Africa-Press – Eritrea. The observance of Martyrs’ Day on June 20 is Eritrea’s revered tradition with a set of practices that regulate the values and norms of behavior of the Eritrean people. In independent Eritrea, Martyrs’ Day was the very first officially celebrated national occasion on June 19, 1991. Tegadalay Isaias Afwerki, then chairman of the EPLF, appeared at Asmara Stadium and delivered his first historic post-independence speech to the Eritrean people. On that historic Day, the EPLF made an announcement declaring June 20 Eritrea’s Martyrs’ Day.
June 20 was selected to be Martyrs’ Day to pay tribute to the many Eritrean fallen heroes who on that Day in 1982 brought to an end Ethiopia’s sixth offensive, known by the Ethiopian regime as the Red Star Campaign, which was launched with much fanfare “to crush once and for all Eritreans’ armed struggle for independence.” It marks the end of the greatest sacrifices we made to crush the sixth offensive, Ethiopia’s biggest military campaign launched against the EPLF that lasted over three months.
On June 20, Eritrea will mark the 31st Martyrs’ Day, that will be observed inside Eritrea and wherever the Eritrean diaspora live to pay homage to the heroes and heroines of the country who gave their lives for a united, independent and sovereign Eritrea.
Eritreans have respect for their martyrs. At the opening and closing of every official event or ceremony, big or small, there is always a moment of silence in remembrance of the martyrs. H.E President Issaias Afwerki lays wreath at the Patriots Cemetery in Asmara and delivers a speech. Candle light vigils are held by communities and memorial services given in mosques and churches. Shops and offices are closed. Eritrean communities at home and abroad make contributions as part of their responsibility to take care of families of the martyrs while artists express their veneration and admiration for martyrs through poems, songs, drama, films, painting, and other works of art. Here is an extract from a poem titled “eulogy to our martyrs,” which was composed before Eritrea’s independence by an anonymous freedom fighter:
“Our revolution is now blooming
Our endeavors are rewarding
Paid by our martyrs’ blood so dearly
Engulfing us with their love so fervently
Their inextinguishable fire burns triumphantly”
Your wise utterances are irretrievable
Your sweet endearments irreproachable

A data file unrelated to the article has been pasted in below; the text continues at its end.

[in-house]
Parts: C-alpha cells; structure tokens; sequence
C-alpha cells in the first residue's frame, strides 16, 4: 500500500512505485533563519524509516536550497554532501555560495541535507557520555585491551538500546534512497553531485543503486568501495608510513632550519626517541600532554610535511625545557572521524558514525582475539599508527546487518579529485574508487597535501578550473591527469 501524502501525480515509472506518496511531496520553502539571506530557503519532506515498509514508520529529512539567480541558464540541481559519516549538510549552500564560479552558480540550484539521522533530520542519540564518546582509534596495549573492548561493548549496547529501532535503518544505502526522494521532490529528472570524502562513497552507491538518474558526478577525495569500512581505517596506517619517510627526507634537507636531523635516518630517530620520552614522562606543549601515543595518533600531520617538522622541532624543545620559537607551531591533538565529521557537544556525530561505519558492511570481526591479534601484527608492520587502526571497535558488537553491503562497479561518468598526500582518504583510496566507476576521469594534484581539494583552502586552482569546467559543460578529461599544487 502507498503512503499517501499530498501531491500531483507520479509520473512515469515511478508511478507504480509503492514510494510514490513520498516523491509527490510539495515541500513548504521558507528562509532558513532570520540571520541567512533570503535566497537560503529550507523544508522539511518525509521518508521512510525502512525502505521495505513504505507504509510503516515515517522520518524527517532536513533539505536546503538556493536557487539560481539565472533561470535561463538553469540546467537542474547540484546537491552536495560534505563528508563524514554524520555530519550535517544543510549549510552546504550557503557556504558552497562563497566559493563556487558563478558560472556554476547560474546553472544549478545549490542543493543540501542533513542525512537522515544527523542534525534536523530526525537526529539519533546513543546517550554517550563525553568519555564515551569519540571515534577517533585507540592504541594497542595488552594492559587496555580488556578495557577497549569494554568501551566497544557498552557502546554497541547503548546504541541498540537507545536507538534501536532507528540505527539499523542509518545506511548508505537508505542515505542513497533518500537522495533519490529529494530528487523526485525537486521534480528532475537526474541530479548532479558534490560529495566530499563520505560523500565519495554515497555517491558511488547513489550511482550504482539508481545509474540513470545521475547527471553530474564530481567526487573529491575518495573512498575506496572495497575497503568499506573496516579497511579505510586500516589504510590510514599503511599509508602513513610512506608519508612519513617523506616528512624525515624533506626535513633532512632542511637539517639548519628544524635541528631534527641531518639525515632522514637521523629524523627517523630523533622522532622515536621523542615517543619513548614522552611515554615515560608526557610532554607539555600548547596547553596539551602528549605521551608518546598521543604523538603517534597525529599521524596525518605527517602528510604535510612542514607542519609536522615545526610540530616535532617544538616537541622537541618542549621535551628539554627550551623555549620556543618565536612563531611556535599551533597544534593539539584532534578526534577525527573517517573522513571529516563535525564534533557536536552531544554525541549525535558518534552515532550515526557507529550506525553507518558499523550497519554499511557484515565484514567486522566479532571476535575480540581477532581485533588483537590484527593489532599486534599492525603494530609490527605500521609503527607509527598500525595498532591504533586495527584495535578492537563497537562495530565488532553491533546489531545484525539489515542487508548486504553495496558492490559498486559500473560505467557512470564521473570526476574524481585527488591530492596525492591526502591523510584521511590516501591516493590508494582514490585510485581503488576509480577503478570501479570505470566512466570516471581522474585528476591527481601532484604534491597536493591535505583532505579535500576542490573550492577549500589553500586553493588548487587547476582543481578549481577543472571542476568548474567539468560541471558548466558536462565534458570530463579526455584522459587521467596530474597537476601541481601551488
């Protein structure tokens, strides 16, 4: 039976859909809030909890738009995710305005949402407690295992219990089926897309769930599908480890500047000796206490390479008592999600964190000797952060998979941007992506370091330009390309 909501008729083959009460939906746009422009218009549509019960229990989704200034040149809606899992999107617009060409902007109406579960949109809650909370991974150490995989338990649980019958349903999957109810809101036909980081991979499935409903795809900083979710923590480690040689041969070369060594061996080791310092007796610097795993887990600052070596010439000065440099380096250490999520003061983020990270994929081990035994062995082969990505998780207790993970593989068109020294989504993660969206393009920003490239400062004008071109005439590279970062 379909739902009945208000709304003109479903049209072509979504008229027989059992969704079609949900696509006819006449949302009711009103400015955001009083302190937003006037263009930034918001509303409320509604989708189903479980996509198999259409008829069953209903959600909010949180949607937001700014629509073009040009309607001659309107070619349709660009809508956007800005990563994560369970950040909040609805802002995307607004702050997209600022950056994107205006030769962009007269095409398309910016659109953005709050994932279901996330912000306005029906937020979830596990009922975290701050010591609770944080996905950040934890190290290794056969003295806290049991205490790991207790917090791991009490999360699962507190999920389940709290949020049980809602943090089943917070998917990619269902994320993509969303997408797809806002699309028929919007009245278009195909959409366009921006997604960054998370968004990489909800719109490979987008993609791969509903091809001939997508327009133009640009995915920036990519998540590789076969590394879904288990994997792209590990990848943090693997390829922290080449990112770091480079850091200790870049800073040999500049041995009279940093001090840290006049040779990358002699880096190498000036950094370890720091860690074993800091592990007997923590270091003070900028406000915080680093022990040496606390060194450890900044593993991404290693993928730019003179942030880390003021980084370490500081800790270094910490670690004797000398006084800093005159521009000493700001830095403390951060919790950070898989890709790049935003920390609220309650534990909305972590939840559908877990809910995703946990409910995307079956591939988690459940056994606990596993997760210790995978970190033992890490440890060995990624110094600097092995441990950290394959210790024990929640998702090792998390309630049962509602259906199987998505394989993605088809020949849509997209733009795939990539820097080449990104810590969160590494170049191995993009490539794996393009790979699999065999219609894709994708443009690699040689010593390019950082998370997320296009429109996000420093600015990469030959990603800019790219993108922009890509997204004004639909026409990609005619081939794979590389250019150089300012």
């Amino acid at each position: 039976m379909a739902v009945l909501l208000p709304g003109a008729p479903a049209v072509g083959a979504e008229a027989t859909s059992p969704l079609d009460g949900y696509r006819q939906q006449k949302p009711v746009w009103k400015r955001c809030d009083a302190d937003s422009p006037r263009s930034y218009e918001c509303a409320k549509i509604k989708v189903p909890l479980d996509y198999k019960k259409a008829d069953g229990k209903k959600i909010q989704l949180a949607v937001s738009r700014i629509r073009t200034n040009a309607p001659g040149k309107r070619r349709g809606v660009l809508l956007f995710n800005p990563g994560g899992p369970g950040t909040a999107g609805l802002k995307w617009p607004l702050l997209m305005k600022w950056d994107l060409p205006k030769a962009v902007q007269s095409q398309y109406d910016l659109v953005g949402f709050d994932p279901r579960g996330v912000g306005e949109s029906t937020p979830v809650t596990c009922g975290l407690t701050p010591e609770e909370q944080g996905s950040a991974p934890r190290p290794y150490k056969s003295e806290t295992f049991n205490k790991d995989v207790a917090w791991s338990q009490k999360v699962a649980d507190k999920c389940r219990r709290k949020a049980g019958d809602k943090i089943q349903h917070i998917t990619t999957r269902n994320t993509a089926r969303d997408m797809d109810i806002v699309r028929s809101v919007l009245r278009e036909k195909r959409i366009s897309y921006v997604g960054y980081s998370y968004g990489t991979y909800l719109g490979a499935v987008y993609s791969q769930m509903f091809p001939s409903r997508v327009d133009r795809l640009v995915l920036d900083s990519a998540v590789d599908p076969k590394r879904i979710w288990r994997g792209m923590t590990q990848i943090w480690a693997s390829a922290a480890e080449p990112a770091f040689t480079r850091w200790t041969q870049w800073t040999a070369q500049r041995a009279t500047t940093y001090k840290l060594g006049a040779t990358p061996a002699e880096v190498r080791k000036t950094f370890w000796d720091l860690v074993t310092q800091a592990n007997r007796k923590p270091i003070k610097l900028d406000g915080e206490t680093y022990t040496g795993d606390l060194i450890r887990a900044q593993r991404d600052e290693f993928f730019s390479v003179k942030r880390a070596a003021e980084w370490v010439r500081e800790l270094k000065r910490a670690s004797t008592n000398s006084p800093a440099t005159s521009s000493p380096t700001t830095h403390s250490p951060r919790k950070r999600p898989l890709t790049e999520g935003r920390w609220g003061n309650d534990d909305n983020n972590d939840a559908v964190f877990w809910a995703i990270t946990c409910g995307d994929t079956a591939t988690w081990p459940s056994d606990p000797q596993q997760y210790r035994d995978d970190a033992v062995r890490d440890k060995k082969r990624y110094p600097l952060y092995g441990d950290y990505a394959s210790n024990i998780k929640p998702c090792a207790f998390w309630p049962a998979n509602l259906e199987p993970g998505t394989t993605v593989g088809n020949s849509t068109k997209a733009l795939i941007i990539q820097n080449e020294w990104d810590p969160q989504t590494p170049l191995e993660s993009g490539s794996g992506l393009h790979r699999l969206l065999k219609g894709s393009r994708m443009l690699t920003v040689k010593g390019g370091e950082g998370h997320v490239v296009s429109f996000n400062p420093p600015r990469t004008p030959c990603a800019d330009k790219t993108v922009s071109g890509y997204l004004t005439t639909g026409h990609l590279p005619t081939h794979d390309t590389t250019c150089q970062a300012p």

While we miss you immensely
We don’t atone your heroic deeds
For we know without sacrifices
Without surpassing all the meandering roads
Our goal will be a shame — a dream”
When I was very young I thought martyrs were extraordinary creatures, not like us, although two of my immediate uncles are martyrs. Their certificates of martyrdom and patriotism hang on the walls of my grandfather’s house. Of course, through time I realized that martyrs lived and breathed like other human beings as we do. However, I still think of our martyrs as extraordinary because their journey was extraordinary.
The independent state of Eritrea was founded on the EPLF’s victory in the longest war of liberation in Africa from 1961- 1991. Following independence, Martyrs’ cemeteries were constructed throughout the country and the remains of all the fallen heroes during the struggle for independence were collected and taken to their final resting places, martyrs’ cemeteries.
Eritrea’s martyrs paid the ultimate price for the unity, dignity, liberty and sovereignty of the country, and they are revered for what they did to fight against foreign occupation, intimidation and aggression.
Our martyrs consciously chose to give up wealth, the comfort of married life, and the possibility of a glittering academic and professional life. Their heroic actions and ultimate sacrifice constitute the precious treasure of the past. Remembrance helps to bind Eritreans together, and the observance of June 20 has a meaning that binds individuals to one another. At the same time, it allows for a continuous flow of actions, narratives, images, meanings, values and others from one generation to the next.
Martyrs’ Day binds Eritreans together as a political community. It is a centripetal force of attraction and connection rooted in a set of norms and values as well as the shared memories of a community.